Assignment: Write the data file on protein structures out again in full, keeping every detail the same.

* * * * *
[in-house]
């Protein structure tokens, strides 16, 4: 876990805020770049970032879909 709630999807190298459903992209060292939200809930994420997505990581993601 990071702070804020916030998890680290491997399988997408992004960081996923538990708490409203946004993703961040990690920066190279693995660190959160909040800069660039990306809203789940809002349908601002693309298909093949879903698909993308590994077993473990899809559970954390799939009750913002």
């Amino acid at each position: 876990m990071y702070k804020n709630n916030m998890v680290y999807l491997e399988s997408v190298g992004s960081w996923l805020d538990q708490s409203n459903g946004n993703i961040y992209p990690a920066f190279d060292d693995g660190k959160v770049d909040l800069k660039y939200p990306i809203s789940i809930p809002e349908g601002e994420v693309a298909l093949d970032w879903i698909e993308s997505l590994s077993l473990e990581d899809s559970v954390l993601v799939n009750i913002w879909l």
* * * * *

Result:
[in-house]
């Protein structure tokens, strides 16, 4: 876990805020770049970032879909 709630999807190298459903992209060292939200809930994420997505990581993601 990071702070804020916030998890680290491997399988997408992004960081996923538990708490409203946004993703961040990690920066190279693995660190959160909040800069660039990306809203789940809002349908601002693309298909093949879903698909993308590994077993473990899809559970954390799939009750913002």
């Amino acid at each position: 876990m990071y702070k804020n709630n916030m998890v680290y999807l491997e399988s997408v190298g992004s960081w996923l805020d538990q708490s409203n459903g946004n993703i961040y992209p990690a920066f190279d060292d693995g660190k959160v770049d909040l800069k660039y939200p990306i809203s789940i809930p809002e349908g601002e994420v693309a298909l093949d970032w879903i698909e993308s997505l590994s077993l473990e990581d899809s559970v954390l993601v799939n009750i913002w879909l």